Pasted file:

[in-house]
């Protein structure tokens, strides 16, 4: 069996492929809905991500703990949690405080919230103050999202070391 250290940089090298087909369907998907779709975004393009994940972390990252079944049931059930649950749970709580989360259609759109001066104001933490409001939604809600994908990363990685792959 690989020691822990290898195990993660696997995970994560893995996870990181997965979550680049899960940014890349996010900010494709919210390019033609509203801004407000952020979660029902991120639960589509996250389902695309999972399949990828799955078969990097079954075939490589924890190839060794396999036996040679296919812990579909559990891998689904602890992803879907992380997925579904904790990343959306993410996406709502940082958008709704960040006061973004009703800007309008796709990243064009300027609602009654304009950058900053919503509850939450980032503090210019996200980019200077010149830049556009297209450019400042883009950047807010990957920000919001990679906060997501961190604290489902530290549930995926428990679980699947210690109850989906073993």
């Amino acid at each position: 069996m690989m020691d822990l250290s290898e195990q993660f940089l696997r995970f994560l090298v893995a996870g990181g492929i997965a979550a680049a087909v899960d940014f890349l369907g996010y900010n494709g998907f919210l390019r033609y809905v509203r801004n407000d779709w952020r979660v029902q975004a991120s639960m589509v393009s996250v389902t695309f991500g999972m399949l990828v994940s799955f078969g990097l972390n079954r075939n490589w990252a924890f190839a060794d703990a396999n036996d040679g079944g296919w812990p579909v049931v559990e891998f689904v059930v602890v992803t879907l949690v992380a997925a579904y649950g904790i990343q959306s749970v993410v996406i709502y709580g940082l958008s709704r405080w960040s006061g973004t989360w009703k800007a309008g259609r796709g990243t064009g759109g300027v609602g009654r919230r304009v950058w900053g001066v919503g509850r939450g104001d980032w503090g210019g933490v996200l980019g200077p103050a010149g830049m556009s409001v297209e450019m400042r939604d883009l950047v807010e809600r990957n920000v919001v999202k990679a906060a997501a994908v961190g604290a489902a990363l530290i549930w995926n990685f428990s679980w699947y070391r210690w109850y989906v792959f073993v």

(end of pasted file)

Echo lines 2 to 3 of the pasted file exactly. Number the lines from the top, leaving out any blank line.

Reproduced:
């Protein structure tokens, strides 16, 4: 069996492929809905991500703990949690405080919230103050999202070391 250290940089090298087909369907998907779709975004393009994940972390990252079944049931059930649950749970709580989360259609759109001066104001933490409001939604809600994908990363990685792959 690989020691822990290898195990993660696997995970994560893995996870990181997965979550680049899960940014890349996010900010494709919210390019033609509203801004407000952020979660029902991120639960589509996250389902695309999972399949990828799955078969990097079954075939490589924890190839060794396999036996040679296919812990579909559990891998689904602890992803879907992380997925579904904790990343959306993410996406709502940082958008709704960040006061973004009703800007309008796709990243064009300027609602009654304009950058900053919503509850939450980032503090210019996200980019200077010149830049556009297209450019400042883009950047807010990957920000919001990679906060997501961190604290489902530290549930995926428990679980699947210690109850989906073993």
């Amino acid at each position: 069996m690989m020691d822990l250290s290898e195990q993660f940089l696997r995970f994560l090298v893995a996870g990181g492929i997965a979550a680049a087909v899960d940014f890349l369907g996010y900010n494709g998907f919210l390019r033609y809905v509203r801004n407000d779709w952020r979660v029902q975004a991120s639960m589509v393009s996250v389902t695309f991500g999972m399949l990828v994940s799955f078969g990097l972390n079954r075939n490589w990252a924890f190839a060794d703990a396999n036996d040679g079944g296919w812990p579909v049931v559990e891998f689904v059930v602890v992803t879907l949690v992380a997925a579904y649950g904790i990343q959306s749970v993410v996406i709502y709580g940082l958008s709704r405080w960040s006061g973004t989360w009703k800007a309008g259609r796709g990243t064009g759109g300027v609602g009654r919230r304009v950058w900053g001066v919503g509850r939450g104001d980032w503090g210019g933490v996200l980019g200077p103050a010149g830049m556009s409001v297209e450019m400042r939604d883009l950047v807010e809600r990957n920000v919001v999202k990679a906060a997501a994908v961190g604290a489902a990363l530290i549930w995926n990685f428990s679980w699947y070391r210690w109850y989906v792959f073993v």